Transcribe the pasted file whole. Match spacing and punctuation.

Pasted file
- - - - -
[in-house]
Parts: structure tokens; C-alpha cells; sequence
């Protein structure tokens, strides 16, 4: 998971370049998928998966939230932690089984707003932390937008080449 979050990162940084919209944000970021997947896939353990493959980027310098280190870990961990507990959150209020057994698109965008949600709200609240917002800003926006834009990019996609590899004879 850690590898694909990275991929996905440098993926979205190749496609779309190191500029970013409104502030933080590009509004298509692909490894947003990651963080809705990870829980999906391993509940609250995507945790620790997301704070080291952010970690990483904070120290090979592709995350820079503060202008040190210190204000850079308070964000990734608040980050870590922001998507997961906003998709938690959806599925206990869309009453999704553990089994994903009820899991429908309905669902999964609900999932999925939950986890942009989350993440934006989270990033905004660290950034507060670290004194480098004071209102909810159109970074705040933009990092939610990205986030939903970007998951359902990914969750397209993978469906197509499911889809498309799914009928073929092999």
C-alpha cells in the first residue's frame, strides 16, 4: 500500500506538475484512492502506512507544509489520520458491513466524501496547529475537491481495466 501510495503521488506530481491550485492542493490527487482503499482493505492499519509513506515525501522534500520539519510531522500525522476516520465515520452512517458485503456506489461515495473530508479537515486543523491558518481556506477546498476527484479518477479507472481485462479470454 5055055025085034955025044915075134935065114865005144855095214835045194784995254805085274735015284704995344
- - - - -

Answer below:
[in-house]
Parts: structure tokens; C-alpha cells; sequence
């Protein structure tokens, strides 16, 4: 998971370049998928998966939230932690089984707003932390937008080449 979050990162940084919209944000970021997947896939353990493959980027310098280190870990961990507990959150209020057994698109965008949600709200609240917002800003926006834009990019996609590899004879 850690590898694909990275991929996905440098993926979205190749496609779309190191500029970013409104502030933080590009509004298509692909490894947003990651963080809705990870829980999906391993509940609250995507945790620790997301704070080291952010970690990483904070120290090979592709995350820079503060202008040190210190204000850079308070964000990734608040980050870590922001998507997961906003998709938690959806599925206990869309009453999704553990089994994903009820899991429908309905669902999964609900999932999925939950986890942009989350993440934006989270990033905004660290950034507060670290004194480098004071209102909810159109970074705040933009990092939610990205986030939903970007998951359902990914969750397209993978469906197509499911889809498309799914009928073929092999």
C-alpha cells in the first residue's frame, strides 16, 4: 500500500506538475484512492502506512507544509489520520458491513466524501496547529475537491481495466 501510495503521488506530481491550485492542493490527487482503499482493505492499519509513506515525501522534500520539519510531522500525522476516520465515520452512517458485503456506489461515495473530508479537515486543523491558518481556506477546498476527484479518477479507472481485462479470454 5055055025085034955025044915075134935065114865005144855095214835045194784995254805085274735015284704995344